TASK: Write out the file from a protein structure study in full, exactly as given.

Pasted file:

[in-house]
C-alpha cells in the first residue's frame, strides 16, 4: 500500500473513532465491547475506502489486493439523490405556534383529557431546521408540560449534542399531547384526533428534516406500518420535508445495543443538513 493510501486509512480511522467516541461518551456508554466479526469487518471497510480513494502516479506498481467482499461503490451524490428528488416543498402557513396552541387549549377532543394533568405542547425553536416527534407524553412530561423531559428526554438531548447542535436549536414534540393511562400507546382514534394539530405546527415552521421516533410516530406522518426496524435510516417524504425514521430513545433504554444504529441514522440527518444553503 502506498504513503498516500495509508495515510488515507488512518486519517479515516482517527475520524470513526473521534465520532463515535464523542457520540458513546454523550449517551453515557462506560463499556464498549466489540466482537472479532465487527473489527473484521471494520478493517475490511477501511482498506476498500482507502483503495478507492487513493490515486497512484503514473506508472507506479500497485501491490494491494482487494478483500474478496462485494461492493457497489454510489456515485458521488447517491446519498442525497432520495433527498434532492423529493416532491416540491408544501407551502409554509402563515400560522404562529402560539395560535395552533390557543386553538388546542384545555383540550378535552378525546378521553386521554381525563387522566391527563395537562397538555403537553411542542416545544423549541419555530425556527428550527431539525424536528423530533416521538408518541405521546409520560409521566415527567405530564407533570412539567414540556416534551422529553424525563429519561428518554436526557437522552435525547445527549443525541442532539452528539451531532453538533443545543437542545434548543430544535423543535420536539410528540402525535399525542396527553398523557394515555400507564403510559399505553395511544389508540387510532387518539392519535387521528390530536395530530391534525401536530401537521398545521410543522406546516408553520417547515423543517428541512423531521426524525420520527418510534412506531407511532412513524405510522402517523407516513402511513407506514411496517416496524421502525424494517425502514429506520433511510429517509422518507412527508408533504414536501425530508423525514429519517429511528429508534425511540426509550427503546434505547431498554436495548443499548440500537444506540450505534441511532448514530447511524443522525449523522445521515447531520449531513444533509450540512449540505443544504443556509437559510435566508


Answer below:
[in-house]
C-alpha cells in the first residue's frame, strides 16, 4: 500500500473513532465491547475506502489486493439523490405556534383529557431546521408540560449534542399531547384526533428534516406500518420535508445495543443538513 493510501486509512480511522467516541461518551456508554466479526469487518471497510480513494502516479506498481467482499461503490451524490428528488416543498402557513396552541387549549377532543394533568405542547425553536416527534407524553412530561423531559428526554438531548447542535436549536414534540393511562400507546382514534394539530405546527415552521421516533410516530406522518426496524435510516417524504425514521430513545433504554444504529441514522440527518444553503 502506498504513503498516500495509508495515510488515507488512518486519517479515516482517527475520524470513526473521534465520532463515535464523542457520540458513546454523550449517551453515557462506560463499556464498549466489540466482537472479532465487527473489527473484521471494520478493517475490511477501511482498506476498500482507502483503495478507492487513493490515486497512484503514473506508472507506479500497485501491490494491494482487494478483500474478496462485494461492493457497489454510489456515485458521488447517491446519498442525497432520495433527498434532492423529493416532491416540491408544501407551502409554509402563515400560522404562529402560539395560535395552533390557543386553538388546542384545555383540550378535552378525546378521553386521554381525563387522566391527563395537562397538555403537553411542542416545544423549541419555530425556527428550527431539525424536528423530533416521538408518541405521546409520560409521566415527567405530564407533570412539567414540556416534551422529553424525563429519561428518554436526557437522552435525547445527549443525541442532539452528539451531532453538533443545543437542545434548543430544535423543535420536539410528540402525535399525542396527553398523557394515555400507564403510559399505553395511544389508540387510532387518539392519535387521528390530536395530530391534525401536530401537521398545521410543522406546516408553520417547515423543517428541512423531521426524525420520527418510534412506531407511532412513524405510522402517523407516513402511513407506514411496517416496524421502525424494517425502514429506520433511510429517509422518507412527508408533504414536501425530508423525514429519517429511528429508534425511540426509550427503546434505547431498554436495548443499548440500537444506540450505534441511532448514530447511524443522525449523522445521515447531520449531513444533509450540512449540505443544504443556509437559510435566508